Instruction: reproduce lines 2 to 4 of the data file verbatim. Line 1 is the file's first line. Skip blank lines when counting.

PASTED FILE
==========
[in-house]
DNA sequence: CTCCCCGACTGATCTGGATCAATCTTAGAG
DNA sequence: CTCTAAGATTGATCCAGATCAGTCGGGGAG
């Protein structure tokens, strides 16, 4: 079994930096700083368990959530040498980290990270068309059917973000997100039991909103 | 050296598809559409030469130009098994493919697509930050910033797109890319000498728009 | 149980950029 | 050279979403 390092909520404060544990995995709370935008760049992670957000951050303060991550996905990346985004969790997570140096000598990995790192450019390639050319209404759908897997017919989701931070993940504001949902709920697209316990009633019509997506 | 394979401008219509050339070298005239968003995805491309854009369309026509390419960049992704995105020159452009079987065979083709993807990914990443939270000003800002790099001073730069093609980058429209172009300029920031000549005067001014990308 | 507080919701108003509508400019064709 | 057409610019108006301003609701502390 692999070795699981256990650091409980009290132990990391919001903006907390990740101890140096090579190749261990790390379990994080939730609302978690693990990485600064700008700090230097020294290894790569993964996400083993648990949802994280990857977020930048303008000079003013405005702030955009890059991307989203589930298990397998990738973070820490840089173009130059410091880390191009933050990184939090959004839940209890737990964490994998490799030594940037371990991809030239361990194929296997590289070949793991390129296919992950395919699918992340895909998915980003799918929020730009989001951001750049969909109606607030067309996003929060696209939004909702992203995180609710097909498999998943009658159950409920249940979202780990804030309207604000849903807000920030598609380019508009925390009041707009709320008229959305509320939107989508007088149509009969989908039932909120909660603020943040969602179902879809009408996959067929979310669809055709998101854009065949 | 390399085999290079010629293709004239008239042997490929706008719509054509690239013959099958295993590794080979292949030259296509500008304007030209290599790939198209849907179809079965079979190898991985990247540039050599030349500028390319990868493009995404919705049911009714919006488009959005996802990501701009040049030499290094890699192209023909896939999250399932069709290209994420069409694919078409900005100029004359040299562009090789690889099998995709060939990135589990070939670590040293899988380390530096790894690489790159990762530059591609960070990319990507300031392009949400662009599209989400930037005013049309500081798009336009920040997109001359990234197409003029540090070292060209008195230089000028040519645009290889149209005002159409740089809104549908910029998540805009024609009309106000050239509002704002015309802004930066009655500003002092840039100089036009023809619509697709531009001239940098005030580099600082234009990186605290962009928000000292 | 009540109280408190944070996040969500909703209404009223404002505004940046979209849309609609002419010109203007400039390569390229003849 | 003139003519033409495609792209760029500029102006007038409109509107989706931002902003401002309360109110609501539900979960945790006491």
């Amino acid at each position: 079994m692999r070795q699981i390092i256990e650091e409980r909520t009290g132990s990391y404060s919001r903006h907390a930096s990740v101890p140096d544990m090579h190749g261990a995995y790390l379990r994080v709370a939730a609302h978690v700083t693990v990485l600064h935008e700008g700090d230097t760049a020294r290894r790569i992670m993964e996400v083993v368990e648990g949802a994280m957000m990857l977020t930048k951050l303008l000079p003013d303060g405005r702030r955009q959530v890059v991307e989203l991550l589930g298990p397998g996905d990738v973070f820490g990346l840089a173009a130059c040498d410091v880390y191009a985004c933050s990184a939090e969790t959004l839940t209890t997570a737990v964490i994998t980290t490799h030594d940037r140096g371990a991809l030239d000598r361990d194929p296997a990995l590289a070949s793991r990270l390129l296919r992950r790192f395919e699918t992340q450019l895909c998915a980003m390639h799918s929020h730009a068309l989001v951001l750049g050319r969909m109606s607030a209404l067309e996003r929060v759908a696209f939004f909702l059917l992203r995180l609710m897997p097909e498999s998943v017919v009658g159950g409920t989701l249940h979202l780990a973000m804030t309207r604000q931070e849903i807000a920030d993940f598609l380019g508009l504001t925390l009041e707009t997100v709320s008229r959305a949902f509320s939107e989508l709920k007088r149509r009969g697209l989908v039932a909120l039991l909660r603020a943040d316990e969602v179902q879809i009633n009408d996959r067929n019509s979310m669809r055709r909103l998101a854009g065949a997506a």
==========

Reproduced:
DNA sequence: CTCCCCGACTGATCTGGATCAATCTTAGAG
DNA sequence: CTCTAAGATTGATCCAGATCAGTCGGGGAG
């Protein structure tokens, strides 16, 4: 079994930096700083368990959530040498980290990270068309059917973000997100039991909103 | 050296598809559409030469130009098994493919697509930050910033797109890319000498728009 | 149980950029 | 050279979403 390092909520404060544990995995709370935008760049992670957000951050303060991550996905990346985004969790997570140096000598990995790192450019390639050319209404759908897997017919989701931070993940504001949902709920697209316990009633019509997506 | 394979401008219509050339070298005239968003995805491309854009369309026509390419960049992704995105020159452009079987065979083709993807990914990443939270000003800002790099001073730069093609980058429209172009300029920031000549005067001014990308 | 507080919701108003509508400019064709 | 057409610019108006301003609701502390 692999070795699981256990650091409980009290132990990391919001903006907390990740101890140096090579190749261990790390379990994080939730609302978690693990990485600064700008700090230097020294290894790569993964996400083993648990949802994280990857977020930048303008000079003013405005702030955009890059991307989203589930298990397998990738973070820490840089173009130059410091880390191009933050990184939090959004839940209890737990964490994998490799030594940037371990991809030239361990194929296997590289070949793991390129296919992950395919699918992340895909998915980003799918929020730009989001951001750049969909109606607030067309996003929060696209939004909702992203995180609710097909498999998943009658159950409920249940979202780990804030309207604000849903807000920030598609380019508009925390009041707009709320008229959305509320939107989508007088149509009969989908039932909120909660603020943040969602179902879809009408996959067929979310669809055709998101854009065949 | 390399085999290079010629293709004239008239042997490929706008719509054509690239013959099958295993590794080979292949030259296509500008304007030209290599790939198209849907179809079965079979190898991985990247540039050599030349500028390319990868493009995404919705049911009714919006488009959005996802990501701009040049030499290094890699192209023909896939999250399932069709290209994420069409694919078409900005100029004359040299562009090789690889099998995709060939990135589990070939670590040293899988380390530096790894690489790159990762530059591609960070990319990507300031392009949400662009599209989400930037005013049309500081798009336009920040997109001359990234197409003029540090070292060209008195230089000028040519645009290889149209005002159409740089809104549908910029998540805009024609009309106000050239509002704002015309802004930066009655500003002092840039100089036009023809619509697709531009001239940098005030580099600082234009990186605290962009928000000292 | 009540109280408190944070996040969500909703209404009223404002505004940046979209849309609609002419010109203007400039390569390229003849 | 003139003519033409495609792209760029500029102006007038409109509107989706931002902003401002309360109110609501539900979960945790006491």